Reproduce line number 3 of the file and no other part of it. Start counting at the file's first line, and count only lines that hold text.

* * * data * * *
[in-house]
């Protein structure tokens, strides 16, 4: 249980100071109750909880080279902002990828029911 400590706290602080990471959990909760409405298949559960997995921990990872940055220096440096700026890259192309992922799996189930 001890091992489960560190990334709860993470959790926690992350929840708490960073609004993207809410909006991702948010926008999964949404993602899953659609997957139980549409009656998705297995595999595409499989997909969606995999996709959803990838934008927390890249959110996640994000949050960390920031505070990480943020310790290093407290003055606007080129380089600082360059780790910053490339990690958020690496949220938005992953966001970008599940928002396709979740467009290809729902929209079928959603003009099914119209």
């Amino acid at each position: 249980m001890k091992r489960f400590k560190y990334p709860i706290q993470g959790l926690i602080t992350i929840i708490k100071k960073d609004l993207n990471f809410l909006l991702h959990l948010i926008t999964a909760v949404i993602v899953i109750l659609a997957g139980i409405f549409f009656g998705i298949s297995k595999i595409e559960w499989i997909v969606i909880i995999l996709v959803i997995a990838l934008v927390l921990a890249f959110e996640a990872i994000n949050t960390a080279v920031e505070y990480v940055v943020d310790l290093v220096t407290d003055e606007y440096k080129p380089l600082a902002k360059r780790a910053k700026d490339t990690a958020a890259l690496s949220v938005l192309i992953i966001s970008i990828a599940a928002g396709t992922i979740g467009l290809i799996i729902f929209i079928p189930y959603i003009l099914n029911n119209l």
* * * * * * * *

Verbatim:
């Amino acid at each position: 249980m001890k091992r489960f400590k560190y990334p709860i706290q993470g959790l926690i602080t992350i929840i708490k100071k960073d609004l993207n990471f809410l909006l991702h959990l948010i926008t999964a909760v949404i993602v899953i109750l659609a997957g139980i409405f549409f009656g998705i298949s297995k595999i595409e559960w499989i997909v969606i909880i995999l996709v959803i997995a990838l934008v927390l921990a890249f959110e996640a990872i994000n949050t960390a080279v920031e505070y990480v940055v943020d310790l290093v220096t407290d003055e606007y440096k080129p380089l600082a902002k360059r780790a910053k700026d490339t990690a958020a890259l690496s949220v938005l192309i992953i966001s970008i990828a599940a928002g396709t992922i979740g467009l290809i799996i729902f929209i079928p189930y959603i003009l099914n029911n119209l």